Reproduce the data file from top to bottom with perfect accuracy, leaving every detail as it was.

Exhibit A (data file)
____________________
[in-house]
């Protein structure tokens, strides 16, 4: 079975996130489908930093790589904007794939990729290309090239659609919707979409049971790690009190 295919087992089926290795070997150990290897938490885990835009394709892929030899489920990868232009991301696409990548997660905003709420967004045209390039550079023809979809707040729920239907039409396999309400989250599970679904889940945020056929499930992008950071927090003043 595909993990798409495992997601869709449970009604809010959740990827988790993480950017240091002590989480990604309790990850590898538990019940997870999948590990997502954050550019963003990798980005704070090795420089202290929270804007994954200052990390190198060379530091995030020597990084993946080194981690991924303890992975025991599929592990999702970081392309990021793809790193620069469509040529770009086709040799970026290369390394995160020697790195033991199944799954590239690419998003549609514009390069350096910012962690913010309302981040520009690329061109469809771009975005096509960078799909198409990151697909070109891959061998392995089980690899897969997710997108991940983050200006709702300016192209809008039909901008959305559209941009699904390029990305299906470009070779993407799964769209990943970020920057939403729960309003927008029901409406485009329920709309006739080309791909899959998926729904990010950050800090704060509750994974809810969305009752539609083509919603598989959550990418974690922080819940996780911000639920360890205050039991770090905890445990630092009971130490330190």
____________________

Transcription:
[in-house]
């Protein structure tokens, strides 16, 4: 079975996130489908930093790589904007794939990729290309090239659609919707979409049971790690009190 295919087992089926290795070997150990290897938490885990835009394709892929030899489920990868232009991301696409990548997660905003709420967004045209390039550079023809979809707040729920239907039409396999309400989250599970679904889940945020056929499930992008950071927090003043 595909993990798409495992997601869709449970009604809010959740990827988790993480950017240091002590989480990604309790990850590898538990019940997870999948590990997502954050550019963003990798980005704070090795420089202290929270804007994954200052990390190198060379530091995030020597990084993946080194981690991924303890992975025991599929592990999702970081392309990021793809790193620069469509040529770009086709040799970026290369390394995160020697790195033991199944799954590239690419998003549609514009390069350096910012962690913010309302981040520009690329061109469809771009975005096509960078799909198409990151697909070109891959061998392995089980690899897969997710997108991940983050200006709702300016192209809008039909901008959305559209941009699904390029990305299906470009070779993407799964769209990943970020920057939403729960309003927008029901409406485009329920709309006739080309791909899959998926729904990010950050800090704060509750994974809810969305009752539609083509919603598989959550990418974690922080819940996780911000639920360890205050039991770090905890445990630092009971130490330190």